Sure, this endeavor is physical. That’s the part we answer the most questions about. The mileage, the temperatures, the states, the stress injuries, the animal encounters…measurable details which most hikers were already reciting, on constant reel, in their heads anyway. Therefore, we can answer those questions readily. Now, I finally have the space and the time to really sit with my thoughts and I find words difficult. I hope to honor the immeasurable.
I was walking along, minding my business, which happened to be hunger. It’s here. I was thinking about 10 years ago, as a hiker on the AT, and the kind of things I thought were delicious. I almost don’t want to admit it, but I was thinking about junk food. The kind that really didn’t appetize me at all a month ago, cherry pie, to be precise. You know the ones that come in a little paper box, 390 calories and acquired, generally, at a dollar store or gas station. “I could really go for one of those right about now” I said out loud. Then laughed at myself. “Welcome back, Kiddo.” Fair enough, I was on a hearty itinerary that day. 34 miles through the Roan Highlands. I knew I was somewhere in the teens and approaching lunchtime, which meant over 20 miles to go and the climb was just after this next road crossing. Well, one of the climbs, at least.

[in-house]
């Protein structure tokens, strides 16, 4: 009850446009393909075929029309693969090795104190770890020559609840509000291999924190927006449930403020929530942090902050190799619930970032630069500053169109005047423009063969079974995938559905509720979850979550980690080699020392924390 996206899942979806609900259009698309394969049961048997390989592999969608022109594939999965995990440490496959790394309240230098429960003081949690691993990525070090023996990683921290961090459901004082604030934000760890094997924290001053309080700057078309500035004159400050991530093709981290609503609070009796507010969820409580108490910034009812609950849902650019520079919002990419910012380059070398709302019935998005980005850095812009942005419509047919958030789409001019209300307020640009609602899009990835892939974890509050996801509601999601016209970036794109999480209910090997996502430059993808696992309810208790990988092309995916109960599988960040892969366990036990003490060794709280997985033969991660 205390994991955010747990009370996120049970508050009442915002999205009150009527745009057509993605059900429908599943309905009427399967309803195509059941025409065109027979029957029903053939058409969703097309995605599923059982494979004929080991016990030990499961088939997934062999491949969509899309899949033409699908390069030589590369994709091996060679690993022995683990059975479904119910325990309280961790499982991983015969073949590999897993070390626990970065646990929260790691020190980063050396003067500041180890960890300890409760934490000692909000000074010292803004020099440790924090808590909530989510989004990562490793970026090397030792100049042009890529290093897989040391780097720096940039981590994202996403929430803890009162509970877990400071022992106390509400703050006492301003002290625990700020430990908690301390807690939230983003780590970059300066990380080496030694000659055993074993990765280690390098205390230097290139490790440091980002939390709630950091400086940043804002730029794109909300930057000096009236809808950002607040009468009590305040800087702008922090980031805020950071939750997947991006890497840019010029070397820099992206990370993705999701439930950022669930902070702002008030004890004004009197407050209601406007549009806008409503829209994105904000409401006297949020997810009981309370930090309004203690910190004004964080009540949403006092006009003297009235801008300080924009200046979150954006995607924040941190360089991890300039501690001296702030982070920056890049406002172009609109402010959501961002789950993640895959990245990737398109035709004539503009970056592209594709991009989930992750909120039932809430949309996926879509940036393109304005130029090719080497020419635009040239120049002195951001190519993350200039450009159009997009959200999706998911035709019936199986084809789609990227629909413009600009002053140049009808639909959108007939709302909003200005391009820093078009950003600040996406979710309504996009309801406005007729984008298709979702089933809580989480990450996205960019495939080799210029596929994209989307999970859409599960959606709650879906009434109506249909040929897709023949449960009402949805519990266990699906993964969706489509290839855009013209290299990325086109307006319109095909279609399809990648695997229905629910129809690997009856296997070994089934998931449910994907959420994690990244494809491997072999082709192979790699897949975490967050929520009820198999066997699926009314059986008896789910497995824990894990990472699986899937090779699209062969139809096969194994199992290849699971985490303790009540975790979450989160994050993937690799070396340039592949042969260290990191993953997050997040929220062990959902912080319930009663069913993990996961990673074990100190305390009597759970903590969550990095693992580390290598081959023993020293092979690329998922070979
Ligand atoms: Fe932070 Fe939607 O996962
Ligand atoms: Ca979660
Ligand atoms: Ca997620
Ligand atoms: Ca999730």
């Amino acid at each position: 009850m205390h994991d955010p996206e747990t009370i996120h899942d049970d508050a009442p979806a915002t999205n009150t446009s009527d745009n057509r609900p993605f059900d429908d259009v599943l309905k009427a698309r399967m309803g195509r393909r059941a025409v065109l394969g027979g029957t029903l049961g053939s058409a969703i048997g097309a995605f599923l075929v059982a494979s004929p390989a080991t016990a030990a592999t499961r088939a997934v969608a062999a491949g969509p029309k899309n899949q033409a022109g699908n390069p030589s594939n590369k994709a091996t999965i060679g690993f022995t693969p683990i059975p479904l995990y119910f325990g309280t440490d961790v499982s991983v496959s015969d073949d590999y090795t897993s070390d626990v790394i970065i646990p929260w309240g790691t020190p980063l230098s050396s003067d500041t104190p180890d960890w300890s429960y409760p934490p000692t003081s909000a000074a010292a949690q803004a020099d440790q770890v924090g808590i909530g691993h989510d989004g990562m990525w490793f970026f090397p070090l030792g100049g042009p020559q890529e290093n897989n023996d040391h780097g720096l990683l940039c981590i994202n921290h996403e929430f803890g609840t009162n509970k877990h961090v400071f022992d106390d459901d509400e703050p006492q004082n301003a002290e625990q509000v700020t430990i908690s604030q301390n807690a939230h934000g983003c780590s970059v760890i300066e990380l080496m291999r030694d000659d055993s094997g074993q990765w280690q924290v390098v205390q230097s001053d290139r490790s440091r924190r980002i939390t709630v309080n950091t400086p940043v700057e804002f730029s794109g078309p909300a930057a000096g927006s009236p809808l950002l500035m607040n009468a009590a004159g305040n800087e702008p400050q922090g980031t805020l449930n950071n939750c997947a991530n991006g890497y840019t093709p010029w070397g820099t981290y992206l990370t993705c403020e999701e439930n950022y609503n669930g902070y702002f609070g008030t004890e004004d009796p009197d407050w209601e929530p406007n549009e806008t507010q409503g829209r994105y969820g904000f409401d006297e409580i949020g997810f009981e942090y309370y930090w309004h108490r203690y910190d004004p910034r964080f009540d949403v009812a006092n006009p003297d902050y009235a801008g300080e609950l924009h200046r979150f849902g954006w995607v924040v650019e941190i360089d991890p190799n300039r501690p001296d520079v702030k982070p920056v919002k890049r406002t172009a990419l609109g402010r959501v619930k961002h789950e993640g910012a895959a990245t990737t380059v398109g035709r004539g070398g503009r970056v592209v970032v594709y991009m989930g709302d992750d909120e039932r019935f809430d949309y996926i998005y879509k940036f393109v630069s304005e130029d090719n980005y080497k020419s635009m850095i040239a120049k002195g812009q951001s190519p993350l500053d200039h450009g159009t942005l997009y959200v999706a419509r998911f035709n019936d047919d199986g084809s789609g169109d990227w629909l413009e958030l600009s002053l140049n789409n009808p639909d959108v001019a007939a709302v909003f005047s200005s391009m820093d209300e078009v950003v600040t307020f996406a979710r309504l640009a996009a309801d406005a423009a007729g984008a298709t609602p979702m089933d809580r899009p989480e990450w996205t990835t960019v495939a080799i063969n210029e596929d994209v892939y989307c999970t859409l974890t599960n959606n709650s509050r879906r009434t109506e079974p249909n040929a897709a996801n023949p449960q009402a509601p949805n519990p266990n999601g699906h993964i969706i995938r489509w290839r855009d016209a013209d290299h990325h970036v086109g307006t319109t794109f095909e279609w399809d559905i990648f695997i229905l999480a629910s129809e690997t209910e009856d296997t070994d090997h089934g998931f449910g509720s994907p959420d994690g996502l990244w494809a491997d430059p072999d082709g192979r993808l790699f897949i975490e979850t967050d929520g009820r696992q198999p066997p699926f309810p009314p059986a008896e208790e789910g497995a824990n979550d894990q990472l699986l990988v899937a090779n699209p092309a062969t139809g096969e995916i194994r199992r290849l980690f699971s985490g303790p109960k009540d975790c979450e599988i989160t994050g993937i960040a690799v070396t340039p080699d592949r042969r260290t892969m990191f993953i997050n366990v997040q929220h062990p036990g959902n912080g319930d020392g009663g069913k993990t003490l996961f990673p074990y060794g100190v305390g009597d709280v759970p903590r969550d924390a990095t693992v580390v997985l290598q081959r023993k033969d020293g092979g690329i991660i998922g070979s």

I caught sight of the road, and was debating whether I should hold out for lunch on top or stop to fuel up for the climb, when I noticed the white van waiting at the bottom. It had an AT license plate and some hiker friendly symbols on it’s side doors. I tried to cool my passions. As a vegan, I find I do a lot better if I accept that I’m un-feed-able (in life and on the trail) and then if there happens to be something I can eat, it’s a pleasant surprise. A man popped out of the driver door. “Hello. Got some trail magic for you.” He made his way to the back where I had just arrived. He swung open the back doors to reveal a hiker’s lounge. He had removed his back rows of seating and replaced them with a sideways futon. On the floor near the boot, where a cooler and a plastic bin full of snacks. And guess what…..cherry pie! “I have plant-based jerky left over from trail days, if you would like some. There’s cold beverages, just give it a good pull to get it open.”
I had to pinch myself before I could respond. “Wow,” came out weakly, “thank you. I’m a vegan, actually.”